A retired professor turns his lens on indigenous Louisiana music and compiles an impressive catalogue for posterity. By Andrea Gallo

20110601-livingind-0101Fiddles wailing, accordions oscillating, dancers two-stepping — David Simpson has captured it all.

The retired LSU-Eunice English professor says he started taking photographs of cultural events when he served as the university’s public relations director and local performers peaked his interest, though he “really didn’t have any training” in photography.

Simpson studied French while earning his Ph.D., and says his pursuit of photography was further sparked when he saw The Magnolia Sisters, who release their lyrics in both English and French. Once he saw Geno Delafose perform at Downtown Alive, he says, he knew the performances would inspire him and drive him to keep shooting photos.

“The power of the music and the beauty…there’s a real deep passion there…I think some of that passion comes through,” he says.

Simpson tries to capture artists in “a moment where there’s some sort of interaction, or the emotion on their face is compelling.” He says his tactic is to snap as many shots as possible.
“The key with taking the pictures is just to take a whole lot,” he says. “I couldn’t have done this before the digital era.”

While several media outlets have used Simpson’s photos — the collection is rapidly becoming an invaluable archive of South Louisiana music — he refuses to charge for them and says he is “pleased that anyone can use the photographs,” adding that since photography is a hobby, he doesn’t want to reap the benefits of hard-working musicians.

The retired professor pegs among his favorite musicians Balfa Toujours, Steve Riley & The Mamou Playboys and Delafose, noting that some of the younger upcoming talents are Feufollet and the Pine Leaf Boys, while even younger acts, like Briggs Brown and Kyle Huval, may fuel the next generation of Cajun and Creole music.

“There’s so many that are really, in different ways, powerful performers that can really captivate you,” Simpson says.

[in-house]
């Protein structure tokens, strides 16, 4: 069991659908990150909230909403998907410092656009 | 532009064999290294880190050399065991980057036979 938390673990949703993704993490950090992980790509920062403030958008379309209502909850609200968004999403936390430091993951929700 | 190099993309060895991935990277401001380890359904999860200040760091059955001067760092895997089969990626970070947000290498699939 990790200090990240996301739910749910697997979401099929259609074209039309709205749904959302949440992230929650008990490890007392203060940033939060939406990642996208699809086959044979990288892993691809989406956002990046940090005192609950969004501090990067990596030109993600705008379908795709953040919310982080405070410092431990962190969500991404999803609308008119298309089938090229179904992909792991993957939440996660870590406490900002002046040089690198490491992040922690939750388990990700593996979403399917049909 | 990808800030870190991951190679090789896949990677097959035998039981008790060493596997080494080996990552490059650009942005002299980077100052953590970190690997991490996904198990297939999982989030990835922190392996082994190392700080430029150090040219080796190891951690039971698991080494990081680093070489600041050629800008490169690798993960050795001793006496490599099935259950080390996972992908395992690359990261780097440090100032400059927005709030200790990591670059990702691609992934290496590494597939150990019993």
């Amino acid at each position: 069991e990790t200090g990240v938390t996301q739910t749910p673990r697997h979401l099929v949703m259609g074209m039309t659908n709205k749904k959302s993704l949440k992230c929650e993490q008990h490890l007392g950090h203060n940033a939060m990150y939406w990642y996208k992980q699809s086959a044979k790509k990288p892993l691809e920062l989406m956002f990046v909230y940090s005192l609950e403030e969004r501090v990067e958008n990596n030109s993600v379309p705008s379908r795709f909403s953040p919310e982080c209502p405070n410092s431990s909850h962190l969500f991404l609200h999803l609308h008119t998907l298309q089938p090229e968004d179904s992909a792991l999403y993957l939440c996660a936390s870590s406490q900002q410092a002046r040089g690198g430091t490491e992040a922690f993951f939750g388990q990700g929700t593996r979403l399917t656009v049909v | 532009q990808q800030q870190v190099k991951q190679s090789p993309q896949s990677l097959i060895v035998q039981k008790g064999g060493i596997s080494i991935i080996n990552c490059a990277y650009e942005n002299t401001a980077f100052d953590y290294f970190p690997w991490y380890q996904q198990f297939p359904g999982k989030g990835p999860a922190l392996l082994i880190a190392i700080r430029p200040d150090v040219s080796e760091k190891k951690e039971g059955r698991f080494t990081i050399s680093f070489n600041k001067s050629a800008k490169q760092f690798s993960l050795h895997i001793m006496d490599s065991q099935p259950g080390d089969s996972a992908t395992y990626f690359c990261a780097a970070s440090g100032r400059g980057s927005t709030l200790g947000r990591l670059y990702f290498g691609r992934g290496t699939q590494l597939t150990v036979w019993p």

Simpson has about 11,000 photos on his flickr account and many remain on the LSUE website. He indexes his photos at CajunZydecoPhotos.com.

UL Lafayette’s Center for Cultural and Eco-Tourism and Archives of Cajun and Creole Folklore will host their eighth annual Archive Aid fundraiser June 4 at the Blue Moon Saloon. Jennifer Ritter, CCET’s assistant director, says the archive spans from the 1930s to present day, seeded by folklore professor Barry Ancelet’s dissertation in the 1970s. She says the archive encompasses audio recordings, videos, images and paper collections. The bulk of the music collection was not released commercially; unique to UL, it has been used by researchers, students and local musicians.

“It’s really been used heavily by modern Cajun bands to find old tunes and make new versions,” says archivist Chris Segura.

Ritter adds that the archive is not university-funded, thus the concert’s proceeds will go toward hiring personnel and purchasing equipment.

“Our primary goal always,” says Ritter, “is visibility and acceptability — to educate people about this resource that does exist locally and to generate support, to let them know we are actively preserving the generations and the culture and the nuances.” — AG

Saturday, June 4
Blue Moon Saloon
5:30 p.m. till
$10 cover (includes food)

Main Stage:
Joe Hall
Charivari reunion
Feufollet featuring members of BeauSoleil

Front Porch:
David Doucet, Kristi Guillory & Anya Burgess  
David Greely

For further info, call 482-1320

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